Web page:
Prayer Bead Devotion: Listening, Empathizing, Acting and Praying

This summer I participated in a wonderful workshop on spirituality and writing at SOULfeast.  During the first few minutes the speaker, Enuma Okoro, asked each of us to name a writer who has inspired or otherwise affected us spiritually.  Since I was sitting in the back, I was not surprised that by the time it was my turn to speak my fellow participants had already named many of my favorite theologians and writers such as Henri Nouwen, Richard Foster, Deitrich Bonhoeffer, and Anne Lamott.  But that was okay because I’d recently finished reading a book that contained many rich insights into prayer and spiritual life, which I lifted up as my offering for the workshop: Ashley Judd’s All That Is Bitter & Sweet

Now stay with me here.  I recognize that Ashley Judd is not known for being a theologian or a writer.  Sure, we know her well as an actress and activist and even as a member of the well-known Judd family, with her country music superstar mother, Naomi, and sister, Wynonna.  But a theologian?  I admit that I was surprised, too.  I read the  book because I’m currently writing a memoir (for my friend, Mark Johnson) and am trying to read all variations of the genre that I can; plus, I’ve always liked Ashley’s movies and admired her social justice work.  But I was pleasantly surprised to see how much she wrote about her faith, particularly as it informed, supported, and protected her during her intense outreach efforts to the victims of the sex trafficking trade around the world.  Ashley had some really wonderful insights to share about the power of prayer in a world that is crying out for redemption. 

My favorite line from the whole book is found on page 77 where Ashley writes, “Thank God my faith teaches me that listening is the beginning of empathy and, when followed by action, is a powerful prayer.”  Those of you who know me (or are getting to know me) know how I’ve recently been placing a lot of emphasis on the need to listen, particularly when it comes to prayer.  That’s one of the many things I think that prayer beads can help us with: to slow down, stop talking, relax, and just listen to what God has to say to us.  But here, Ashley reminds us that we also need to listen to what our neighbor is saying (remember from our Lenten journey that our neighbor is any and everyone), and says that if we really listen, we will naturally develop empathy for our neighbor and want to act to love them and support them in whatever way God calls us to.  That, in and of itself, is a way of praying for them.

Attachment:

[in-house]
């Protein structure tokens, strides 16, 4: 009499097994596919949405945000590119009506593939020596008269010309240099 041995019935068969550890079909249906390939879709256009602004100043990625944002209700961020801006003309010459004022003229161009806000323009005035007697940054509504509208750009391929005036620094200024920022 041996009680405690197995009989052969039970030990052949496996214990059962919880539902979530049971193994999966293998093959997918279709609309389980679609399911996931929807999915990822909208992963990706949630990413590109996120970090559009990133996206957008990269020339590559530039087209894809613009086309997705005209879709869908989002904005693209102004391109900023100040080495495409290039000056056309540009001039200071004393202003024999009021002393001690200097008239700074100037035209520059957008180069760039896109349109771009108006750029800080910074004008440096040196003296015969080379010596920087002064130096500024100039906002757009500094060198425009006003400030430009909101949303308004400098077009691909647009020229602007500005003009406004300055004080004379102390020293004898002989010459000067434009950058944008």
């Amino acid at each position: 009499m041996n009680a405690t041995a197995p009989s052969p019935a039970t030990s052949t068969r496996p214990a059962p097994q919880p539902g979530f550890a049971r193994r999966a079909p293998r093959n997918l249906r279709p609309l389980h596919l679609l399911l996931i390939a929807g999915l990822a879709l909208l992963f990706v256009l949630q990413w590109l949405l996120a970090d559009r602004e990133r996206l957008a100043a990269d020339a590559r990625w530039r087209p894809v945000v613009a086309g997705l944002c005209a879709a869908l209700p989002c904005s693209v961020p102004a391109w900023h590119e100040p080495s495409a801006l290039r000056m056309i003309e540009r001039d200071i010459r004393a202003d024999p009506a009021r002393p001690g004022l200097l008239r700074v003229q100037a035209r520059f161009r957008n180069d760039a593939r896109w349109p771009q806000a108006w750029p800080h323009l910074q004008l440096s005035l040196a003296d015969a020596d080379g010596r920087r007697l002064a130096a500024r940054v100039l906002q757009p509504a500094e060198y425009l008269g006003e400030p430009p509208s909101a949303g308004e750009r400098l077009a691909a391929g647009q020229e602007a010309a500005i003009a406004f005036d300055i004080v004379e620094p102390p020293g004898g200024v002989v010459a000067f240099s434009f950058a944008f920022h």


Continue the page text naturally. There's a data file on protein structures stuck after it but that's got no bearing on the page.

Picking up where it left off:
And so, Ashley Judd, actress, activist, and theologian, serves as the inspiration for this week’s prayer bead devotion.  Before you enter into this devotion, take some time to think about who you want to pray for.  It may be particular individuals, a group of people, or even people you don’t know (such as the homeless families in your community).  Try to think of four individuals or groups, then use each set of week beads to listen for what God is telling you about that person and his/her situation and needs; to empathize and really understand the situation from that person’s perspective; to consider how you can act to minister to that person or group; and to offer them up in prayer to God.

Cross: In the name of the Father, the Son, and the Holy Spirit, Amen.

Invitatory Bead: “Truly I tell you, just as you did it to one of the least of these who are members of my family, you did it to me.”  (Matthew 25:40 NRSV)

Each Cruciform Bead: Lord, help me to listen to _____________. (insert the name of a specific individual or a group of people)

Each set of Week Beads: use each bead to listen, empathize, act, and pray for the individual or group.  

Note: when you have completed one set of week beads, use the next Cruciform Bead to name the next individual or group on your list, and then repeat the exercise until you have returned to the Invitatory Bead.

Invitatory Bead: recite the Lord’s Prayer

Cross: In the name of the Father, the Son, and the Holy Spirit, Amen.

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